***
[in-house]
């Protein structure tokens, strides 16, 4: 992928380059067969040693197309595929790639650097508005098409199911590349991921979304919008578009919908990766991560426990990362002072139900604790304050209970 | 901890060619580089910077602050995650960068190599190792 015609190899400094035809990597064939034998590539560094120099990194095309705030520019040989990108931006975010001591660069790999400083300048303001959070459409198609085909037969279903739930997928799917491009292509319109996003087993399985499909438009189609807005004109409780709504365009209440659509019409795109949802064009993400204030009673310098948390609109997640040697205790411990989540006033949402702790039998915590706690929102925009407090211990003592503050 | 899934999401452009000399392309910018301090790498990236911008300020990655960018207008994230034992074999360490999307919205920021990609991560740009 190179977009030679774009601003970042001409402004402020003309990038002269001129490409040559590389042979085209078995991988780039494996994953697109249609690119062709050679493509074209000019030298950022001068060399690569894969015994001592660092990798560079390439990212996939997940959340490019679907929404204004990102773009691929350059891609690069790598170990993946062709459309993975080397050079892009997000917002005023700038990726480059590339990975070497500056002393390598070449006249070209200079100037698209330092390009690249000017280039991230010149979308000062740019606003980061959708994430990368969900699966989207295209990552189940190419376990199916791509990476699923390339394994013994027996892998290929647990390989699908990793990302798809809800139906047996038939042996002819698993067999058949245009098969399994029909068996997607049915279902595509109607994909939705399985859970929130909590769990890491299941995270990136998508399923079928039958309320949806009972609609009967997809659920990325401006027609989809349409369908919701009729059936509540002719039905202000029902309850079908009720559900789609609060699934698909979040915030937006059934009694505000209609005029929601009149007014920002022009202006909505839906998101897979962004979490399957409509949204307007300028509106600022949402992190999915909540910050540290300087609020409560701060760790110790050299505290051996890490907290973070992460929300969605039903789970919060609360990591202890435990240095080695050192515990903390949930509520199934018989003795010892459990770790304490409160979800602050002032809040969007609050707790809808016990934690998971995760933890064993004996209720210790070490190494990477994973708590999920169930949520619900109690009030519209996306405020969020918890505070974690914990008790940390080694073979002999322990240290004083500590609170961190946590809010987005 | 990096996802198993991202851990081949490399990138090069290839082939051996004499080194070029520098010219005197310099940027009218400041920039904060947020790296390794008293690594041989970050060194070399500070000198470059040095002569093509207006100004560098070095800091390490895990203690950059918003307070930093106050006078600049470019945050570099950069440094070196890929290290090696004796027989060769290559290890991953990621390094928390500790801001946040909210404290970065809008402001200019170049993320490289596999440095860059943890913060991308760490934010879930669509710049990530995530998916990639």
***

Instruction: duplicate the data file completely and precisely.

[in-house]
């Protein structure tokens, strides 16, 4: 992928380059067969040693197309595929790639650097508005098409199911590349991921979304919008578009919908990766991560426990990362002072139900604790304050209970 | 901890060619580089910077602050995650960068190599190792 015609190899400094035809990597064939034998590539560094120099990194095309705030520019040989990108931006975010001591660069790999400083300048303001959070459409198609085909037969279903739930997928799917491009292509319109996003087993399985499909438009189609807005004109409780709504365009209440659509019409795109949802064009993400204030009673310098948390609109997640040697205790411990989540006033949402702790039998915590706690929102925009407090211990003592503050 | 899934999401452009000399392309910018301090790498990236911008300020990655960018207008994230034992074999360490999307919205920021990609991560740009 190179977009030679774009601003970042001409402004402020003309990038002269001129490409040559590389042979085209078995991988780039494996994953697109249609690119062709050679493509074209000019030298950022001068060399690569894969015994001592660092990798560079390439990212996939997940959340490019679907929404204004990102773009691929350059891609690069790598170990993946062709459309993975080397050079892009997000917002005023700038990726480059590339990975070497500056002393390598070449006249070209200079100037698209330092390009690249000017280039991230010149979308000062740019606003980061959708994430990368969900699966989207295209990552189940190419376990199916791509990476699923390339394994013994027996892998290929647990390989699908990793990302798809809800139906047996038939042996002819698993067999058949245009098969399994029909068996997607049915279902595509109607994909939705399985859970929130909590769990890491299941995270990136998508399923079928039958309320949806009972609609009967997809659920990325401006027609989809349409369908919701009729059936509540002719039905202000029902309850079908009720559900789609609060699934698909979040915030937006059934009694505000209609005029929601009149007014920002022009202006909505839906998101897979962004979490399957409509949204307007300028509106600022949402992190999915909540910050540290300087609020409560701060760790110790050299505290051996890490907290973070992460929300969605039903789970919060609360990591202890435990240095080695050192515990903390949930509520199934018989003795010892459990770790304490409160979800602050002032809040969007609050707790809808016990934690998971995760933890064993004996209720210790070490190494990477994973708590999920169930949520619900109690009030519209996306405020969020918890505070974690914990008790940390080694073979002999322990240290004083500590609170961190946590809010987005 | 990096996802198993991202851990081949490399990138090069290839082939051996004499080194070029520098010219005197310099940027009218400041920039904060947020790296390794008293690594041989970050060194070399500070000198470059040095002569093509207006100004560098070095800091390490895990203690950059918003307070930093106050006078600049470019945050570099950069440094070196890929290290090696004796027989060769290559290890991953990621390094928390500790801001946040909210404290970065809008402001200019170049993320490289596999440095860059943890913060991308760490934010879930669509710049990530995530998916990639």